Market value is the value of an investment determined by prevailing prices for that investment in an actively traded market including the investment.
Marketable Alternative Investments
Marketable alternative investments are broadly defined to include non-traditional investment strategies whereby the majority of the underlying securities are traded on public exchanges or are otherwise readily marketable. These types of investments can be categorized as equity hedge funds or absolute return hedge funds.
Net Investment Return
Net investment return is total return after deduction of investment management fees and expenses.
Non-Marketable Alternative Investments
Non-marketable alternative assets consist of investments in private equity investments and venture capital investments that are not registered for sale on public exchanges. These investments are held through limited partnerships or as direct ownership interests.
Potential Value Added
Potential value added is a measure of the opportunity for returns from active management in a particular asset class. Potential value added stems from two primary sources: value added from active management decisions by internal or external portfolio managers, and value added by UTIMCO staff in selecting managers who add value, structuring favorable financial relationships with external managers, and monitoring managers selected to make additional investments or terminate managers as conditions change.
Private equity investments consist of investments in the equity securities of private businesses. Private equity investments are held either through limited partnerships or as direct ownership interests. The private equity category also includes mezzanine and opportunistic investments. Mezzanine investments consist of investments in funds that make subordinated debt or minority equity investments in private companies. Opportunistic investments are limited to illiquid assets and may include distressed debt or oil and gas partnership interests. Private equity investments are considered non-marketable alternative investments.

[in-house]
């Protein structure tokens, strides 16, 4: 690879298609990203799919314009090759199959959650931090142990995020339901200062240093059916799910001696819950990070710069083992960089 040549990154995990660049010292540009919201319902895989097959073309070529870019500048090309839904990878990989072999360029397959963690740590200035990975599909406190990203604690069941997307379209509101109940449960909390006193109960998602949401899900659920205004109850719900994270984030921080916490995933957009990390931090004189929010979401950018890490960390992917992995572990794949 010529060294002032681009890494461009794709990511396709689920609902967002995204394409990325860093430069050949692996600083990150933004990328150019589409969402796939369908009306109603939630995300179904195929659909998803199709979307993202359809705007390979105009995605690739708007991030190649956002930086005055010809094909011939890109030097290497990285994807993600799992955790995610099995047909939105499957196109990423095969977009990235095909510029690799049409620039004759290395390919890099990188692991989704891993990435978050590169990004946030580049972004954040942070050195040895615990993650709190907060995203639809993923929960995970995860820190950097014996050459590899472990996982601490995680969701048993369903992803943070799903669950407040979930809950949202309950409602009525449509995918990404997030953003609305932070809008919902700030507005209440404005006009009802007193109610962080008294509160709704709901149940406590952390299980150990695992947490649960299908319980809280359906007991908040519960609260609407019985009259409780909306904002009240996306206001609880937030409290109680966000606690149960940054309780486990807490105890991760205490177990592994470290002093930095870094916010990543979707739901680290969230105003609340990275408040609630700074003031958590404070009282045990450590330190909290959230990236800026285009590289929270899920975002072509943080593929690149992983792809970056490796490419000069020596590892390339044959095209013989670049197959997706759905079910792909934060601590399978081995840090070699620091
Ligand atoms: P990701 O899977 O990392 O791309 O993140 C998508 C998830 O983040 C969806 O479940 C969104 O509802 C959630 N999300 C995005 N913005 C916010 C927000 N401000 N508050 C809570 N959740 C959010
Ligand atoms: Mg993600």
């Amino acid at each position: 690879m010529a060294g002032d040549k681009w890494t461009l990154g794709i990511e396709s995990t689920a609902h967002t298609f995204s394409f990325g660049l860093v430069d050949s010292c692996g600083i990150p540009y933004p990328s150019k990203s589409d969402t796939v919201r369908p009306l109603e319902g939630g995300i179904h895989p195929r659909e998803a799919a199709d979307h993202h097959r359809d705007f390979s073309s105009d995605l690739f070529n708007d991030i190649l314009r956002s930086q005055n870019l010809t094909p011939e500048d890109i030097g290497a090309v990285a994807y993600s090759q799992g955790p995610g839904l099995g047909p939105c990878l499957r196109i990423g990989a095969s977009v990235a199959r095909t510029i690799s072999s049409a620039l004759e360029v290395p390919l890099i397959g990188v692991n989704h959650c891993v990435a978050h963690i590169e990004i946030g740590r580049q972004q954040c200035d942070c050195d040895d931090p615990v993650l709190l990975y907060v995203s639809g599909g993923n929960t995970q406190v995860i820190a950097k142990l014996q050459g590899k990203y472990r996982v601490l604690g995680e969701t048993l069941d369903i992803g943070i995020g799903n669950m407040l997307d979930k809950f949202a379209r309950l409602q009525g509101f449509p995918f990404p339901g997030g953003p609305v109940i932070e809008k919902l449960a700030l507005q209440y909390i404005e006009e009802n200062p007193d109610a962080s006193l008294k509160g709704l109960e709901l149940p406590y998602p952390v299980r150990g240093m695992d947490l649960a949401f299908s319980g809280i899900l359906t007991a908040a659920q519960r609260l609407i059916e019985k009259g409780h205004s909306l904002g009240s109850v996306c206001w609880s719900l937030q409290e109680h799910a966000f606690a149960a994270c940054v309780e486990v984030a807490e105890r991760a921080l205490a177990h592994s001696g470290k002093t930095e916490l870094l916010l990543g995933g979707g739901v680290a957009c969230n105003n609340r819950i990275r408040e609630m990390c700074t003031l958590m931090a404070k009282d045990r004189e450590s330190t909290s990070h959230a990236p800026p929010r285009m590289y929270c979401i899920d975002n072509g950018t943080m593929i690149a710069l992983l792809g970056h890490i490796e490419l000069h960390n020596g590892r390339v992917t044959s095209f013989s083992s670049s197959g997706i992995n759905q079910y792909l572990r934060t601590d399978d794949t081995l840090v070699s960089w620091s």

The primary objective of the endowment funds is to preserve the purchasing power of the endowment over the long-term. This essentially means to increase the market value of the endowments over time by at a rate at least equal to the rate of inflation after all expenses and distributions and to increase annual distributions at a rate at least equal to the rate of inflation.
Realized Gain or Loss
Realized gain or loss represents any gain or loss attributable to the sale or disposition of an investment.
A short position is a bet that prices will fall. For example, a short position in a stock will benefit from the stock price falling. Short positions are obtained by borrowing securities from another party, selling them and then repurchasing them at a later date, at a lower price, to return the shares to the original owner. The investor making the short sale pockets the difference between the price at which the shares were sold and the price at which the shares were repurchased to return to the original owner. A short position is the opposite of a long position.
Standard deviation is a measure of the variability of investment returns. It is the most commonly used measure of risk.
Total return is the change in investment value during the period, including both realized and unrealized capital appreciation and income, expressed as a percentage of the market value at the beginning of the period. Total return is also known as investment return.
Traditional investments refer to well known types of securities such as exchange traded equity and fixed income securities.
Unrealized Gain or Loss
Unrealized gain or loss represents the difference between the market value and book value of an investment.
Value added is a measure of the increase in dollar value of endowment funds due to actual investment performance exceeding the performance of the policy portfolio.
Venture capital investments consist of investments in companies, both U.S. and non-U.S., that are in the early stages of development. Venture capital investments are held either through limited partnerships or as direct ownership interests. Venture capital investments are considered non-marketable alternative investments.